Movie Reviews: The Campaign




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     Warner Bros.
     In order to gain influence over their North Carolina district, two CEOs seize an opportunity to oust long-term congressman Cam Brady by putting up a rival candidate. Their man: naive Marty Huggins, director of the local Tourism Center.
     Will Ferrell, Zach Galafanakis, Jason Sudeikis, Dylan McDermott
Bottom Line:

Jonathan McMillan

If Will Ferrell is the king of outrageously ridiculous characters set in plausible situations then Zach Galifinakis is the heir to the throne. The comedian who shot to fame after his role as the oddball brother-in-law Alan in the hit “The Hangover” is fast becoming Hollywood's go-to guy to play extreme eccentrics. You would think the pairing of these two hams in the political comedy “The Campaign” would be a recipe for the most hilarious movie of the year, but unfortunately issues with the script hold this movie back from realizing its full potential.

Ferrell plays Cam Brady an incumbent North Carolina congressman who is running for re-election unopposed a fifth time. As a career "America, Jesus, Freedom" platform politician, Brady is acclimated to a lifestyle that few can afford. He's corrupt, he's a philanderer and he's out out of touch with the common man.

One doesn't have to look deep to see intentional parodies of politicians like John Edwards or even Mitt Romney. Ferrell borrows from his experience lampooning G.W. Bush during his years at Saturday Night Live and the HBO special “You’re Welcome America: A Final Night with George W. Bush” and creates a genuine amusingly dislikable character.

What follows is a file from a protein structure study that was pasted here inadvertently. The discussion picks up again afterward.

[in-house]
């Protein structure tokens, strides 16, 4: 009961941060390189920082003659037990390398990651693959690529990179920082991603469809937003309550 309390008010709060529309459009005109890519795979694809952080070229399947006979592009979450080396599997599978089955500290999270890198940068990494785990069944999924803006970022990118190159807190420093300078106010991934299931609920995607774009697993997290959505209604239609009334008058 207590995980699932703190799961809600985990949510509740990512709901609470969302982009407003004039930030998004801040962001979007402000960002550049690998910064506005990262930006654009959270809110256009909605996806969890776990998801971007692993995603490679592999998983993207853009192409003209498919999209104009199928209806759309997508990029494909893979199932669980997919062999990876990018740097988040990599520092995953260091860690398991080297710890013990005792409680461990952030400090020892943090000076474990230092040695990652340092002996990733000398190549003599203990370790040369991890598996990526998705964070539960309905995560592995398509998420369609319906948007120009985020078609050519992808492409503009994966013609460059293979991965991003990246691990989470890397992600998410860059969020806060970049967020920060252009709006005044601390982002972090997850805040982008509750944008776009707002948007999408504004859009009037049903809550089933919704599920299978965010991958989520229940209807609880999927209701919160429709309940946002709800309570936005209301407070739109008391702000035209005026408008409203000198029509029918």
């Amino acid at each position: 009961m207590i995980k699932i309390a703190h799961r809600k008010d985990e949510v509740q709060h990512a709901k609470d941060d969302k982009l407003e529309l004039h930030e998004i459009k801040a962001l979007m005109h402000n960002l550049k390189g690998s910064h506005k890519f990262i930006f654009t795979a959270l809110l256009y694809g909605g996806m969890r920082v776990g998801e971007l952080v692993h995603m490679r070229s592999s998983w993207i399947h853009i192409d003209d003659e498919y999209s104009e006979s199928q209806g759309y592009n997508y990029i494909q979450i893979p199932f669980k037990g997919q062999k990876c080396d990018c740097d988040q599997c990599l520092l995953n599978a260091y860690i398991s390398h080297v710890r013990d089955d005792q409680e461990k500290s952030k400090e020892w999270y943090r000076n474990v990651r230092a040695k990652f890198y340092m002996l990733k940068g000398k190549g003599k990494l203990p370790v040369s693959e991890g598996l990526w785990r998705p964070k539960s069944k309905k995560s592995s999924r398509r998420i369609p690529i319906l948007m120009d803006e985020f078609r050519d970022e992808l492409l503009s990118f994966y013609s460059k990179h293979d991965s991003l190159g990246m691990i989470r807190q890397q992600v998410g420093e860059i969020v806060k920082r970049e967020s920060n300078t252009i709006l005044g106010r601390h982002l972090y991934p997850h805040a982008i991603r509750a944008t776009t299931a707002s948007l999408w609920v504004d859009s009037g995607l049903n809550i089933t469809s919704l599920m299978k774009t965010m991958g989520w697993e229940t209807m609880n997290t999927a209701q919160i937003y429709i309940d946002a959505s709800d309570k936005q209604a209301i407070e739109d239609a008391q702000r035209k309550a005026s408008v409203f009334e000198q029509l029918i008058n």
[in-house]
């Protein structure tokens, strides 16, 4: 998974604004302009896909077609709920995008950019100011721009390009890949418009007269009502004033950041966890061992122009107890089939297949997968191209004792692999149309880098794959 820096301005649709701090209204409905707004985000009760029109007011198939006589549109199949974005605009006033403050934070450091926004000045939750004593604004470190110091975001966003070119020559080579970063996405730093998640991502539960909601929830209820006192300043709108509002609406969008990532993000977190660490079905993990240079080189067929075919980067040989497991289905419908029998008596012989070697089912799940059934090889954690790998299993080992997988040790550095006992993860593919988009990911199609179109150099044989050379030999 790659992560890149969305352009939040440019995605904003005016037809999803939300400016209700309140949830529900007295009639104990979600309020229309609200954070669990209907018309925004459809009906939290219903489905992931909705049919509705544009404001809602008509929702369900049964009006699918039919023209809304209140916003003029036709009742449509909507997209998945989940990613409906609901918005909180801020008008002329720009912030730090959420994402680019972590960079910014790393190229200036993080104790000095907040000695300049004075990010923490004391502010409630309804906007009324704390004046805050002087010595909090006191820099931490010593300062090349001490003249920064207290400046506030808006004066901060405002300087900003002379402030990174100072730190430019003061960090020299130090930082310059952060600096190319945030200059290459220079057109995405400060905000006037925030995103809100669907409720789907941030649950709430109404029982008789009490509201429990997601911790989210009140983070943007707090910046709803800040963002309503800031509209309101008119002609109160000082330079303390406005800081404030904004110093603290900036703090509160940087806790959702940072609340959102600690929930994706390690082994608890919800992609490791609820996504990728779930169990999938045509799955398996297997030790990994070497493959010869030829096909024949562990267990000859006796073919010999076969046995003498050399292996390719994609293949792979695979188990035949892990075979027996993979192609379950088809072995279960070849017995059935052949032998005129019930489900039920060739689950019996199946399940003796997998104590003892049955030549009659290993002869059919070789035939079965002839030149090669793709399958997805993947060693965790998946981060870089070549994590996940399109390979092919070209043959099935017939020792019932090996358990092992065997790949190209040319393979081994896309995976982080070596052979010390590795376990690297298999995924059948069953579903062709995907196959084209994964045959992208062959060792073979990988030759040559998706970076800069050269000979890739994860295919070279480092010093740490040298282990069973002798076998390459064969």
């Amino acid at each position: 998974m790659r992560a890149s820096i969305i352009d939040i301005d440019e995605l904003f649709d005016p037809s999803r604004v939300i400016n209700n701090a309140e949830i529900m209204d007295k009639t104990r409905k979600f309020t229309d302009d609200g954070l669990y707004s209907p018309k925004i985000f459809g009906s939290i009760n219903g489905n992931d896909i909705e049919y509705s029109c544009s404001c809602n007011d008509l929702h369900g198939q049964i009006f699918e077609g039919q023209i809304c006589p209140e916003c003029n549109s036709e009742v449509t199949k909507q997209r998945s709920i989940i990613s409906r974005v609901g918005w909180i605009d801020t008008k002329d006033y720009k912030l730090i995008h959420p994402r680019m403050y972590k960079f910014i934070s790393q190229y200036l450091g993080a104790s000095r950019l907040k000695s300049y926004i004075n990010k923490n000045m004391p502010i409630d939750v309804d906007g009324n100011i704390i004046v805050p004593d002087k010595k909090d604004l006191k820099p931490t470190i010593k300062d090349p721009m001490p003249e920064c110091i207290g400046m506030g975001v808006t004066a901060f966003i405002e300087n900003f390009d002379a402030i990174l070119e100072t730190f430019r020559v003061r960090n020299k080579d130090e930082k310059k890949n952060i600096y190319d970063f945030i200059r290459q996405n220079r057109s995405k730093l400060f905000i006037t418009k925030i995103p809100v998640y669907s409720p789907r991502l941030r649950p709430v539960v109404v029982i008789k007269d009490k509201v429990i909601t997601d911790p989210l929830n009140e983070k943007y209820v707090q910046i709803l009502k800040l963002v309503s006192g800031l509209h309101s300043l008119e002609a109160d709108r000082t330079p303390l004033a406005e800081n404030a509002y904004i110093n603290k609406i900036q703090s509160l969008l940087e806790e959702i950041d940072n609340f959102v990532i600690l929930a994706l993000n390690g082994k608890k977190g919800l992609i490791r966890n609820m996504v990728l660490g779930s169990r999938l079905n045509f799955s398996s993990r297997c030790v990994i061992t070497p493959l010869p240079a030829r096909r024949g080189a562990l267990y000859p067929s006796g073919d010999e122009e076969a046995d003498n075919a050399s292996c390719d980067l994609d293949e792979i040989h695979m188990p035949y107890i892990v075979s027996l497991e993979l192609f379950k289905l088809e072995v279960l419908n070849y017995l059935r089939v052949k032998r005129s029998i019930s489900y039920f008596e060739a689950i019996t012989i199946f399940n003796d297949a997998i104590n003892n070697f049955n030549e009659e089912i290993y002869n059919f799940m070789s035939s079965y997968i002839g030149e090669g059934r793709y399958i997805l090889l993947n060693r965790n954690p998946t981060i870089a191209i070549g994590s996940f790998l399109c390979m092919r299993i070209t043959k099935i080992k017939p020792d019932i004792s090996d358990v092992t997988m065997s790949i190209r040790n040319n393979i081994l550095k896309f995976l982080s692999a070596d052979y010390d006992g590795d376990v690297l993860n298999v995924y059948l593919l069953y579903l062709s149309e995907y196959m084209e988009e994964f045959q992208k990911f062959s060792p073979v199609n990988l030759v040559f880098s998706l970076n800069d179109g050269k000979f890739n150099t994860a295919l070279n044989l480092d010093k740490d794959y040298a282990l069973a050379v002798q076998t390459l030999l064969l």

Galifanakis plays Marty Huggins, an innocent effeminate who owns a company that provides tours of Hammond, North Carolina, a town so small it's lone celebrity visitor was Rosie Perez when she got "turned around on the highway." Marty longs for a chance to make his politically powerful father (“The Bourne Supremacy's” Brian Cox) proud.

He gets his opportunity when two unscrupulous businessmen decide to invest in his unlikely campaign against Brady. They plan on having the politician in their pocket to essentially own the town of Hammond.

Not only facing an opponent for the first time but one with tons of money and a skilled mysterious campaign manager (Dylan McDermott), Brady attempts to one up his challenger at every turn. He succeeds in imploding and creating collateral damage around him including innocent babies and pets.

The premise of “The Campaign” provides plenty of opportunity for the talented cast to be as funny as we know they all can be. There are campaign speeches that focus on conversations between Chinese Pugs named Muffins & Pound Cake and there are hilarious candidate approved commercials and drunken high-speed chases.

All in all this is a funny and entertaining movie. Director Jay Roach (“Meet the Parents”) conducts this film in the same key as oddball comedies like "Billy Madison" complete with eccentric characters like the Asian maid who speaks in Black antebellum dialect.

There was a ton of potential for this to be one of the funniest movies ever with a supporting cast full of "A-list" co-stars including Saturday Night Live star Jason Sudeilis and comedy legends Dan Aykroyed and John Lithgow.

Disappointingly though, a few huge plot holes and an ending that feels rushed and a by-product of lazy writing prevents this from being as successful and entertaining as I hoped it would have been.



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